The Ninth Circuit recently held that ERISA does not preempt a Nevada state law that curtailed the ability of multiemployer plans to recover unpaid employer contributions.  Under Nevada law SB 223, general contractors can be held vicariously liable for the labor debts of their subcontractors, including contributions owed by subcontractors pursuant to a collective bargaining agreement, provided that they receive certain notices.  The state law also provides for a one-year statute of limitations.  The Ninth Circuit explained that SB 223 was enacted because general contractors too often found themselves liable for the unpaid labor debts of their subcontractors.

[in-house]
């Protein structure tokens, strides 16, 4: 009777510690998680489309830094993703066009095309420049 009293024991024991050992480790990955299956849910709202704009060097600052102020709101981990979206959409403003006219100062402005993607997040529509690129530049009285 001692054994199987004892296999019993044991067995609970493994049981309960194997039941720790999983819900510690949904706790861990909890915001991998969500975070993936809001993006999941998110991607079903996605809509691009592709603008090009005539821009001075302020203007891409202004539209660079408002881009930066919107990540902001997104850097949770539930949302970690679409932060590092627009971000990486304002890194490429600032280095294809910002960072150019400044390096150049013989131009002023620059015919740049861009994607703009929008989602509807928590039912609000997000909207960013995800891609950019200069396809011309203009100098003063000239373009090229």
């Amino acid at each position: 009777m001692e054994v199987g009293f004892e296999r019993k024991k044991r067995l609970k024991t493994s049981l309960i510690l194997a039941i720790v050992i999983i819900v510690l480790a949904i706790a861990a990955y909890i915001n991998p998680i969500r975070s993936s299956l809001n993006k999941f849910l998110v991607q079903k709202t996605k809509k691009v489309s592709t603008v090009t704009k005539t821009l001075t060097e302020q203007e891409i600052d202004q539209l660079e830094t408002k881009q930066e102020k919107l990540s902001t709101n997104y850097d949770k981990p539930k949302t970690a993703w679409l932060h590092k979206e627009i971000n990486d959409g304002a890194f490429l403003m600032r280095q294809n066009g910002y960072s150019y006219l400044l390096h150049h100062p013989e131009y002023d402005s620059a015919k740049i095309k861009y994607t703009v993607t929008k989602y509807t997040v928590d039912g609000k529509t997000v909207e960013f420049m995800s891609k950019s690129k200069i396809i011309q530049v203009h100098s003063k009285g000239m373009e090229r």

The case reached the Ninth Circuit following entry of a declaratory judgment by the district court in favor of a multiemployer plan, finding that SB 223 was preempted by ERISA’s comprehensive regulatory framework.  The Ninth Circuit reversed and explained that ERISA only provides a cause of action for delinquent contributions against the delinquent contributing employer, and that the right to recover unpaid contributions from general contractors was a result of Nevada’s vicarious liability law.  Therefore, SB 223 trimmed only rights available under state law and not those guaranteed by ERISA.  Additionally, the Ninth Circuit observed that SB 223 applied equally to any individual or entity seeking to recover labor debts from a general contractor, which foreclosed the argument that the law impermissibly targeted ERISA plans.  The case is Bd. of Trustees of Glazing Health & Welfare Tr. v. Chambers, No. 16-cv-15588, 2018 WL 4200961 (9th Cir. Sept. 4, 2018).